August 24, 2009

The right way to use ORM: don't

A couple of days ago I came across Ted Neward's essay on the problems with object-relational mapping schemes, The Vietnam of Computer Science. A really good examination of the problems with ORM, the essay wraps up in a list of six possible approaches to the problem of working with relational databases.

The database and the object-oriented application querying the database are clearly two different systems with two different domain models (the model of the programming language the application is written in, and SQL, respectively). From the perspective of domain-driven design, they represent two bounded contexts that are typically bridged using the repository pattern.

Barring the trivial ways out of the problem - using an OO database, hacking around the ORM, or "abandonment" (which seems to be a nonsensical proposition, given that the application language will need to have some kind of model different from SQL), there are three interesting alternatives left from the list: manual ORM, embedded relational DSLs, or building on your language's object model with relational-friendly classes.

I don't think embedded relational DSLs such as LINQ help solve the object-relational model mismatch in any but the most trivial ways. All they really are are macros providing syntactic sugar for database access; all the domain mismatch problems are still left unsolved.

The manual ORM and object model extension methods have proven fruitful in my experience.

Matchcraft's web directory product was already using sql2java to generate abstract Java classes (which were then subclassed and given domain logic) from a SQL schema hand-constructed from the domain model when I came on board the project. This approach worked well - the database schema and the object model were clean and sql2java's code generation provided efficient cruft-free boilerplate. There was no ORM layer to drain attention and fatten the software stack.

The only problem was that some behaviors were implemented with hand-written SQL queries right inside the derived class. This mix of domains was reflected in the culprit behaviors being problematic to modify and unit-test. By refactoring the system to use the repository pattern, I was able to make those problems go away, while still preserving all the benefits of the "sql2java and some handwritten queries" approach that yielded both a clean database and a clean object model.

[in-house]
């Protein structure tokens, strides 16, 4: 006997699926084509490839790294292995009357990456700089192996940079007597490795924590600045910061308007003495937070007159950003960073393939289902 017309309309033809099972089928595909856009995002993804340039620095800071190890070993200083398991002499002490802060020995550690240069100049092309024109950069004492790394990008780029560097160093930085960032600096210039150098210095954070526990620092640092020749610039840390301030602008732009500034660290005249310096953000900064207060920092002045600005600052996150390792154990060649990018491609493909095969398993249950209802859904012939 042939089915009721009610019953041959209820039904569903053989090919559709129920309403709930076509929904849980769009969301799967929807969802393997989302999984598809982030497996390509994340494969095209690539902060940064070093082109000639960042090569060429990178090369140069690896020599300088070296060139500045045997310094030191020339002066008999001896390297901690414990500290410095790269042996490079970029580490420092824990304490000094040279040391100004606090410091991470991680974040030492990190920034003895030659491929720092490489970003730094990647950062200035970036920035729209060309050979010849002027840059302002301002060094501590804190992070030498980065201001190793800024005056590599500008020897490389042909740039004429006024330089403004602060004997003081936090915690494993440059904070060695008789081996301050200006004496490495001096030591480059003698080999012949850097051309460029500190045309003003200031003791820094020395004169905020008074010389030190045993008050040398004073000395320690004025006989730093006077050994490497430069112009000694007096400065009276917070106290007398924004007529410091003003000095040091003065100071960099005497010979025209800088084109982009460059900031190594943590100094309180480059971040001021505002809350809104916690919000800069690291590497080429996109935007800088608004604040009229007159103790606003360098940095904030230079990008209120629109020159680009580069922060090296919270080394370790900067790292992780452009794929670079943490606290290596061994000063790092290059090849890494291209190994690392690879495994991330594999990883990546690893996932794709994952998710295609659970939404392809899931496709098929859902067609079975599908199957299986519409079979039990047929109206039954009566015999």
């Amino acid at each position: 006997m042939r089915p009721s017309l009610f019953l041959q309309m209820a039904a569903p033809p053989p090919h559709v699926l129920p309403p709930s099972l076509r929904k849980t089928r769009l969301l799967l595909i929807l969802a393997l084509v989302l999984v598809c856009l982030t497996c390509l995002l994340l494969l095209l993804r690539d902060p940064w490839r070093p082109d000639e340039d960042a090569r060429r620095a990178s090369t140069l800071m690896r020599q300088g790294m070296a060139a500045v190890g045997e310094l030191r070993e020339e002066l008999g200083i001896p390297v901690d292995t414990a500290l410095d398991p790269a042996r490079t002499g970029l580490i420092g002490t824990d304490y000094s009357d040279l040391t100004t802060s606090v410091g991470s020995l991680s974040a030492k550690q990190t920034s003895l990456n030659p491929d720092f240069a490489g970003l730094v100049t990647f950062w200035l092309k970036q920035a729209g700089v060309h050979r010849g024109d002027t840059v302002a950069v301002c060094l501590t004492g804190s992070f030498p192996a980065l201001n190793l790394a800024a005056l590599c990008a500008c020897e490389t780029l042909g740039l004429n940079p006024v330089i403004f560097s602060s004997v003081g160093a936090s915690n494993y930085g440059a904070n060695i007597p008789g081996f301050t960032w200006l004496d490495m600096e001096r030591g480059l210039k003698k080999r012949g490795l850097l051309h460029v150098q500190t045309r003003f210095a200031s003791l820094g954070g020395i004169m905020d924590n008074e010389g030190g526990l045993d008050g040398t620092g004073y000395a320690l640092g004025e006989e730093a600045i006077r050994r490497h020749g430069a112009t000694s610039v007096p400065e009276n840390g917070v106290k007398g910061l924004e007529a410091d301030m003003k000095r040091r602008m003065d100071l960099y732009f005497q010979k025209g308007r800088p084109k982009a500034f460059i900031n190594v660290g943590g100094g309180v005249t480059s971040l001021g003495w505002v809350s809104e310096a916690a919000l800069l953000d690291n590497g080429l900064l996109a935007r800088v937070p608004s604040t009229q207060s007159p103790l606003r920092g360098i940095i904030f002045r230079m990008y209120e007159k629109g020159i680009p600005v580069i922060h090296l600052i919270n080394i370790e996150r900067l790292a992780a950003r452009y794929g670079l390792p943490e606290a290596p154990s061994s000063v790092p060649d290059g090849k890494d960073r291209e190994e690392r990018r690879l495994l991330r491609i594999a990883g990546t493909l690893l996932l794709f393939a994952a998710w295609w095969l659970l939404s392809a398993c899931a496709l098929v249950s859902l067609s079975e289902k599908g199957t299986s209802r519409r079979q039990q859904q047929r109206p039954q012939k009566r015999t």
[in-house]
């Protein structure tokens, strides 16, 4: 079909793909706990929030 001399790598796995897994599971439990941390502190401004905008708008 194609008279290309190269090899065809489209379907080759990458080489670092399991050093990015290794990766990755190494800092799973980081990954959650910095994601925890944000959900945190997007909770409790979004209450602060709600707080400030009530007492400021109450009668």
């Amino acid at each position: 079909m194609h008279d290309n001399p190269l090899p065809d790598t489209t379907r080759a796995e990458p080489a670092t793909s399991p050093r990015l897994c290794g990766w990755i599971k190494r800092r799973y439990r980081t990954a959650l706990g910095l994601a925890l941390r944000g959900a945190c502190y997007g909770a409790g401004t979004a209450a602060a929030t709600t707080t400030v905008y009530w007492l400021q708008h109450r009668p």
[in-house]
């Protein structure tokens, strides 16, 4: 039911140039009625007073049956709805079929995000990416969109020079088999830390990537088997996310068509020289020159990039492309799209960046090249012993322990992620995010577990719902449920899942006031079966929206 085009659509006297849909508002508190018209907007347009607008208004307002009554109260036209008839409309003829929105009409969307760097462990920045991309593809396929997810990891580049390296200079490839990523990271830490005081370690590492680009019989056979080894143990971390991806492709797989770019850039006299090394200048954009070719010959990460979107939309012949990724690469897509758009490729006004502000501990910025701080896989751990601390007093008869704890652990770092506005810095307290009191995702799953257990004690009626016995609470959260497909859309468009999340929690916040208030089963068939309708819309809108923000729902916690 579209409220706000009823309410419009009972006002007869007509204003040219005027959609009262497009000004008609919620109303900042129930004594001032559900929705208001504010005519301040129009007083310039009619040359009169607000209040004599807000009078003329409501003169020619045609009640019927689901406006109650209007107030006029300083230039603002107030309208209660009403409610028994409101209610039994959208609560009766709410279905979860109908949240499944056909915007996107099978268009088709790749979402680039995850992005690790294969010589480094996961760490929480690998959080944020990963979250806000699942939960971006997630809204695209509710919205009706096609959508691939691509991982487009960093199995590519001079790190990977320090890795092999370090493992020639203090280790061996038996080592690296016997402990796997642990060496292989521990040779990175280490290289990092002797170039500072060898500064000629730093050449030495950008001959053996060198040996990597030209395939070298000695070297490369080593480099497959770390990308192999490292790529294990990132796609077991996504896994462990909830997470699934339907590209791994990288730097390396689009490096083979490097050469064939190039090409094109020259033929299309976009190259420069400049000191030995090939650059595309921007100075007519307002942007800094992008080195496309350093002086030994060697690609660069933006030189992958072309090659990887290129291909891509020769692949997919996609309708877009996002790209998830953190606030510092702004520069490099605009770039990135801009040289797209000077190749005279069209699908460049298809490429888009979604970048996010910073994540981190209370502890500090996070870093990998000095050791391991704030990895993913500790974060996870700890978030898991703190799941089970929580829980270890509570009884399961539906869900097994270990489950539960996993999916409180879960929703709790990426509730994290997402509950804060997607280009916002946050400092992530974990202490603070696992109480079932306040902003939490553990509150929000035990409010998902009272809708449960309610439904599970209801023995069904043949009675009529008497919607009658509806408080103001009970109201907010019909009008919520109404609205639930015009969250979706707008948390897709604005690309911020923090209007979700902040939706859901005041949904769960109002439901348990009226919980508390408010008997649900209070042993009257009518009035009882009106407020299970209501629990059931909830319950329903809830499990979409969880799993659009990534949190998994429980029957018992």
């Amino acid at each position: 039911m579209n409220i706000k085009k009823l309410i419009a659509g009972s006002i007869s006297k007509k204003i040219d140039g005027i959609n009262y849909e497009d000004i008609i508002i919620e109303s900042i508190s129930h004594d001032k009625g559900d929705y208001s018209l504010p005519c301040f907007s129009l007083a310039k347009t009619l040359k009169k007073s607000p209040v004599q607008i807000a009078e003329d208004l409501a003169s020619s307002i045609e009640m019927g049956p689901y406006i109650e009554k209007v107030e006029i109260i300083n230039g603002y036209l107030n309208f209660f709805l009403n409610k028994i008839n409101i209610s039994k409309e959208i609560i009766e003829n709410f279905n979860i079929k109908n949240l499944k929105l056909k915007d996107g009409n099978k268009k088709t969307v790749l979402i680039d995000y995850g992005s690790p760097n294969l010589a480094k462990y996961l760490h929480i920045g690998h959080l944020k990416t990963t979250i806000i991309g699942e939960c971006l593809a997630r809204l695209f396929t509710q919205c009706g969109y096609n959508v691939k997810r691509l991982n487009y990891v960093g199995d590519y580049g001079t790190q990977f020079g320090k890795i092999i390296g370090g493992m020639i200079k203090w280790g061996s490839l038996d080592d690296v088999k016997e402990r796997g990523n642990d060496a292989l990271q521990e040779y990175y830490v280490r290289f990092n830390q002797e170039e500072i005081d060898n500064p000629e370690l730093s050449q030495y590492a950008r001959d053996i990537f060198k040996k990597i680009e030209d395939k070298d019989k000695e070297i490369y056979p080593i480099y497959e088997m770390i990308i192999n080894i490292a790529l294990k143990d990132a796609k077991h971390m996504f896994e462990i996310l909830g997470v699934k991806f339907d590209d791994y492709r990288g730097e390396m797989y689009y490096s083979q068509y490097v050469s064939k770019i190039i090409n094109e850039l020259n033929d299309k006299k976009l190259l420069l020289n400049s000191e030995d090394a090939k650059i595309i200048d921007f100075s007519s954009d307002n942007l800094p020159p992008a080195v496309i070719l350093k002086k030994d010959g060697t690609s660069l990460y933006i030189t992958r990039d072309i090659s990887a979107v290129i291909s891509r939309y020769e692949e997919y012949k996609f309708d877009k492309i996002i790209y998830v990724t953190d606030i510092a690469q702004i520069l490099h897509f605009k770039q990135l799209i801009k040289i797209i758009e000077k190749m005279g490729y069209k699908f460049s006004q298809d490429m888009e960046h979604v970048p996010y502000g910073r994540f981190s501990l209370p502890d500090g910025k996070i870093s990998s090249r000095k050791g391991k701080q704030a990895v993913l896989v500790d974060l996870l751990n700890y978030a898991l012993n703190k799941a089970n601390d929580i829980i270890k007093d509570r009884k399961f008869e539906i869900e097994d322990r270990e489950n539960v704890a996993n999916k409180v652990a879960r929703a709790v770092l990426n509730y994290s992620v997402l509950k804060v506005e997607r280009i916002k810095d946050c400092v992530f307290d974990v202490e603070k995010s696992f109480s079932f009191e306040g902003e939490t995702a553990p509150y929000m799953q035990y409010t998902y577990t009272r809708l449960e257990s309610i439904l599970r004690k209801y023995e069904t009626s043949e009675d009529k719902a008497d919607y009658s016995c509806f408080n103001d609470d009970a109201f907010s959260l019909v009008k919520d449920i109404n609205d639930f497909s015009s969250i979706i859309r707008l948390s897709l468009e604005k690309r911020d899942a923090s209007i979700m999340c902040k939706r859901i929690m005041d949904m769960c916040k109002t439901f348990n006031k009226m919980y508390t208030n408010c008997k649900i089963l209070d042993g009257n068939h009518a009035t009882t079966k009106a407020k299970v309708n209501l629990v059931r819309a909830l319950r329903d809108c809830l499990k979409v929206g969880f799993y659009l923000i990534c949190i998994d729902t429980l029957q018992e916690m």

On another project (this one to build a flight reservation system for small tour and air charter operators, written in Common Lisp), I went the other way with code generation. I wrote a set of macros that took domain object definitions and generated a SQL schema and CLOS objects describing those domain objects. The object instances were just lists of fields as returned by CLSQL (with type conversions done automatically based on information in the "meta objects"). The behaviors were based on a mix of multimethods specialized on the "meta objects" as well as ones executing hand-written SQL queries directly.

The above approach combined both aspects of the manual ORM and object model extension methods. While CLOS does come with an extensible meta-object protocol (and CLSQL already comes with a CLOS ORM based on the MOP), I wanted to prioritize a clean database schema above ease of integration with Lisp (as should any project where a SQL database is planned to be queried by more than one system). While Common Lisp's macros and multimethods made this approach extremely fast and easy, there is no reason it can't be used with other languages.

August 17, 2009

New homepage for uri-template

uri-template now has its own project page and mailing list:

The current version of the library is 0.6, released on 2009-08-17.

August 12, 2009

History of the American computer revolution

I recently came across Steve Bank's Secret History of Silicon Valley series of blog posts. The essays do a wonderful job of dispelling the myth of Silicon Valley as "a bunch of orchards and then Hewlett & Packard came along." As with the major east-coast universities and research institutes that were instrumental in creating the computer revolution, it was the US military that turned out to have provided the resources for the start of Silicon Valley as we know it today (although in the form of the Air Force and not DARPA).

The east-coast/DARPA contribution to the computing revolution is described in similar investigative detail in M. Mitchell Waldrop's The Dream Machine: J.C.R. Licklider and the Revolution That Made Computing Personal. Blank's essays and The Dream Machine do a very thorough job of detailing the rise of today's computing industry; I consider the latter essential reading and am now happy to add the former to the same category.

Howard Rheingold's Tools for Thought is an interesting, light overview of the broader history of modern computing machines from Charles Babbage to Ted Nelson (the first edition was published in 1985, back when hypertext was still hypertext and there was no web).